The AFRICANS, is the production of Mr. Colman, an author whose name ranks deservedly high among the dramatic writers of the day. In the present instance he has not been eminently successful. There is a substantial interest in the story; but it is too much dilated, and the deficiency of Incident is supplied by a super
abundance of Dialogue, the plot is from a Tale of Florian's, which, as a narrative, is beautifully simple and impressive, but in adapting it to the Stage, the author has been obliged to look to other sources for materials, and thus, “mixed with baser matter," much of the original interest, and pathos bas escaped. The Comic scenes of Muy, whimsical as they are in the contrivance, and comic in the effect, can only be considered as so much intrusive buffoonery, suddenly interrupting the interest which the distress of the African family has excited. When their history is resumed, sympathy is again to be awakened, the interim, having dissipated all our emotions. This may be said of all serio comic pieces, but the defect, unavoidable in a Drama so coustructed, has seldom been felt more powerfully than in this instance. The story will not well bear to be broken, especially by means so violent. The following, taken from the newspaper, seems to be a pretty correct sketch of the fable.
Act 1st.-Selico is about to be married to Berissa, when the Mandingoes invade Bondon. Madiboo in a shooting excursion sees a party of the enemy, but supposing them to be stragglers, be resolves not to give any alarm till the nuptials of his brother shall be celebrated. In the mean time the town is attacked, and as the priest is uniting the hands of the lovers, intelligence is brought that half the city is already in flames, and the invaders sparing neither sex nor age, are rapidly advancing to the temple. The ceremovy is of course stopped--the Mandingoes destroy Tatteconda, and exter. minate its inhabitants.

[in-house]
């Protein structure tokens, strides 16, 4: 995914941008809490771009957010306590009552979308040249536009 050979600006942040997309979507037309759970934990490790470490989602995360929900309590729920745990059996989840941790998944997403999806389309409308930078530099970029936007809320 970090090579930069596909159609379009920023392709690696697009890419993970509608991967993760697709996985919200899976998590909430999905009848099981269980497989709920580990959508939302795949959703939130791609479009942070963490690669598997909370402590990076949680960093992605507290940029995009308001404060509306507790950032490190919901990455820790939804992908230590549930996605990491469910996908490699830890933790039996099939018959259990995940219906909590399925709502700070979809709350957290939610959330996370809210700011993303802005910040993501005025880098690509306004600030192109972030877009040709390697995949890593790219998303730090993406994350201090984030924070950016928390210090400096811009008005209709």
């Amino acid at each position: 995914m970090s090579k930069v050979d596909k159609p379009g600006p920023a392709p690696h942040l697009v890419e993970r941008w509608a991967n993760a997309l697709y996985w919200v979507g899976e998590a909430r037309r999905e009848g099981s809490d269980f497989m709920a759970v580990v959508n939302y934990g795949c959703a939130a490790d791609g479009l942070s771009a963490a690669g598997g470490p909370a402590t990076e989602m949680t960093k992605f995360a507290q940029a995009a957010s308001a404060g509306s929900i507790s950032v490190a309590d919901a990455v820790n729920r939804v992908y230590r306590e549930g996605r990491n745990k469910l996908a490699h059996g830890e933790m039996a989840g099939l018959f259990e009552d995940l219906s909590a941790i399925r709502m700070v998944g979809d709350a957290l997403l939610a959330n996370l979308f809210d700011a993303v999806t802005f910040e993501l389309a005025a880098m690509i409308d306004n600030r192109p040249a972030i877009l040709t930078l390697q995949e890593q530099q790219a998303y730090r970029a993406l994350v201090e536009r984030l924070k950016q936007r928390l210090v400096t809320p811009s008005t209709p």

Act 2.-Torribal and Madiboo escape with Darina, and conceal her in a hut.Madiboo leaves this asylum to seek provisions for bis mother-he meets Selico, who relates to him that anongst the slain he found the headless and mangled bodies of Berissa and her father. Madiboo persuades him to seek sustenance for his mother, and soon after his departure, falls in with Mug, who has become secretary of state to the conqueror, and obtains from him a basket of provisions. With these, he returns to the hut, where he finds Selico, whose search has been unsuccessful. The three brothers consult on the means of providing for their mother. Selico proposes to be taken to the Mandingo camp, and sold to the English slave merchants, who have arrived to purcbase prisoners. Torribal and Madiboo wish to have it decided by lots, but he overrules them, and sets off with the latter.